Back to Monday. We ate some of the scrumped oranges en route (huge, sweet, and pleasingly easy to peel), and took the rest home to juice. Delicious (nostimos). Picking any citrus from the tree leaves the fruit oils on your hands – the smell is intoxicating, making them even more tempting.
Other than our petty theft, along the walk we pondered the olive growing process.
Olive trees mature slowly. Very slowly. Groves are passed down through generations. Trees planted now are unlikely to bear meaningful fruit for the generation that plants them – yet still they plant. How lovely is that?
The fruit is shaken or beaten from the trees at the end of the autumn. This is hard work, and collecting the results looks back breaking, even with the nets they use to catch the olives.
Then the trees are pruned.
Pruning sounds like a precise and careful process – but with olives trees it’s done with a chain saw. The wood is so dense and hard it’d be extremely difficult any other way. Most of the time we’ve been here we’ve heard the roar of chain saws wherever we have been outside of the towns.
The wood is excellent for fires, it’s dense and so slow burning, and smells great too. Some growers seem very organised with it while others just have huge fires destroying the off cuts as they work.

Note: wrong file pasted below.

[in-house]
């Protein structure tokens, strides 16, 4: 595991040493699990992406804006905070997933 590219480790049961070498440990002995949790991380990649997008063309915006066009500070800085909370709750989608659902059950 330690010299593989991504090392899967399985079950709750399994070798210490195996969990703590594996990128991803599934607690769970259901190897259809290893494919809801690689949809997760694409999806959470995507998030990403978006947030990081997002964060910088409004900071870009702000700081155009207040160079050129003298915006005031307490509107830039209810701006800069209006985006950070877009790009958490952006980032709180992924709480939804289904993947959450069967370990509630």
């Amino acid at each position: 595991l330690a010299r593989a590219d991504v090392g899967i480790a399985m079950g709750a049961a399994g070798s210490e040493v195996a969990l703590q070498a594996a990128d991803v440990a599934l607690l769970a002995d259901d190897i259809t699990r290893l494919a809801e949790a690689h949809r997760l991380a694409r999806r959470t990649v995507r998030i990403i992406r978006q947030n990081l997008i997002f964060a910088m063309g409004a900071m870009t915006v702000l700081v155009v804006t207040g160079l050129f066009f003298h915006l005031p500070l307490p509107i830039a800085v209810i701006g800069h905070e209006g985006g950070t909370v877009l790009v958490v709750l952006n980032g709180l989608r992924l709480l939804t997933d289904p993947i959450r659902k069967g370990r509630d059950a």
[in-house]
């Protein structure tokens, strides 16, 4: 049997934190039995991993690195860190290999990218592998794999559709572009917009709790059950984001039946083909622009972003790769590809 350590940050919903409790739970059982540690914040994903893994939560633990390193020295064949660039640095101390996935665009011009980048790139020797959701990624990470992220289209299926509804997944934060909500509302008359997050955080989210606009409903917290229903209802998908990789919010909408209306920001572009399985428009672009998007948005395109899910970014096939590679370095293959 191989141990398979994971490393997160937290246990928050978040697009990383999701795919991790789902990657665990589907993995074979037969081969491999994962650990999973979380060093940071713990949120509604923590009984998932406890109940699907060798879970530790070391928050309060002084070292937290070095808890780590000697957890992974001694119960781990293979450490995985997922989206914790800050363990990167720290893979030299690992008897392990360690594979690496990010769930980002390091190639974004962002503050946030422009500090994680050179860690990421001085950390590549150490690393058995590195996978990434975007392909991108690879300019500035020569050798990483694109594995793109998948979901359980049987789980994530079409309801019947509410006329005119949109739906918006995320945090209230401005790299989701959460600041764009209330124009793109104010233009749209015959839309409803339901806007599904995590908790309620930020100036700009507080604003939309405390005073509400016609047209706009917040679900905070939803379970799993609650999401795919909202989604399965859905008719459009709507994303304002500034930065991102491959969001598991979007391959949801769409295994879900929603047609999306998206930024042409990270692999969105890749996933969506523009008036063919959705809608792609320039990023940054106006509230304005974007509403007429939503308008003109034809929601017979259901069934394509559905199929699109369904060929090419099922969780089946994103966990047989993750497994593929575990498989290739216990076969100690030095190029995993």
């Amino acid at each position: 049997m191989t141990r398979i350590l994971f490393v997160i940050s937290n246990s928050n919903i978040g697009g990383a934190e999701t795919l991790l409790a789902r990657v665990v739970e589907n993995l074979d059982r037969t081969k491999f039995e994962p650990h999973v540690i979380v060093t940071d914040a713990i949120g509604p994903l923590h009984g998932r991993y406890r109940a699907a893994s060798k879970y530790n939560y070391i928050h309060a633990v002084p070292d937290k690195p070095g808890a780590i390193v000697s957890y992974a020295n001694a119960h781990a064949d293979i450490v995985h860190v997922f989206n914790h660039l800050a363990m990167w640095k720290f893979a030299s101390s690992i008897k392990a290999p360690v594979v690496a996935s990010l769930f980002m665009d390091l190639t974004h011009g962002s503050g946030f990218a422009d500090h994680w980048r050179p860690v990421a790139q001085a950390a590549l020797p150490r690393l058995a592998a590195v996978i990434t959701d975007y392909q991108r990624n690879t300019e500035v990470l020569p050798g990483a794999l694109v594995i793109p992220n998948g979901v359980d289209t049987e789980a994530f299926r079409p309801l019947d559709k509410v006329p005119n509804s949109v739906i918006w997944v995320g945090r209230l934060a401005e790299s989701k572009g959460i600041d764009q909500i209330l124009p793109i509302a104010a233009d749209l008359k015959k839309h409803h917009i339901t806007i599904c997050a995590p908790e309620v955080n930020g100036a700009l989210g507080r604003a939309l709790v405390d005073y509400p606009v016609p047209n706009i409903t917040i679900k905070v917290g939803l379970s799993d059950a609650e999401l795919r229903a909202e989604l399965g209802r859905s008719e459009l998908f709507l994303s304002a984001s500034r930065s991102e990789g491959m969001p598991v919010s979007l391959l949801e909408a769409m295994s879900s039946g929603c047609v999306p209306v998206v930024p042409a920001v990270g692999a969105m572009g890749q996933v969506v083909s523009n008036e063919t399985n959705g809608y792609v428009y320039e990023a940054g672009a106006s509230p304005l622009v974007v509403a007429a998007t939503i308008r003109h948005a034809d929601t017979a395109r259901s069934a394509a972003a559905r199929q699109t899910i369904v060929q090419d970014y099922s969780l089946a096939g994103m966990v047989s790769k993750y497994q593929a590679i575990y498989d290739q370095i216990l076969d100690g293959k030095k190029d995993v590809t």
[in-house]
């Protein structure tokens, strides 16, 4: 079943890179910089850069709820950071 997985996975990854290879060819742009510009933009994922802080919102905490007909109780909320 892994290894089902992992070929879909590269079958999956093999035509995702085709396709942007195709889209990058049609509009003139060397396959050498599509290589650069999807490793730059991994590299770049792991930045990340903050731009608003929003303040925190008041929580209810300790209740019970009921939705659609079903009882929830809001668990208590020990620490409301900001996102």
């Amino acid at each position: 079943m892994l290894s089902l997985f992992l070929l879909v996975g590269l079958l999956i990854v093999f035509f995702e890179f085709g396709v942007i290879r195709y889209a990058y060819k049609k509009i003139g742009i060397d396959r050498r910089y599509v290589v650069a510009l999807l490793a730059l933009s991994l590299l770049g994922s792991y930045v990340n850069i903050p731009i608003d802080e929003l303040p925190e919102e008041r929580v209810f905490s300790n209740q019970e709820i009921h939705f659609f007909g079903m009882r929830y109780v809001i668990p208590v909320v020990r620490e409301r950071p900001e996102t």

After the pruning there doesn’t seem as if there’s much more to do until the next winter, other than keep the ground vaguely tidy. That used to be the job of sheep and goats roaming the hillsides, but they are less plentiful than in years gone by.
The sheer volume of olive trees is hard to comprehend. They are not the only trees on the hills, but they are far and away the majority. A quick look online suggested many figures, with 143 million cropping up most often. That’s about 13 trees for every person, yet even that feels low when considering the countryside we’re used to on Lefkada.
The title was purely for the alliteration, Archie is most definitely a van.
Having finally dragged myself from the pit of philogroboli on Thursday we drove only a few kilometres to the evening’s campsite, the car park of the Monastery of Ayios Georgios, Marandochori.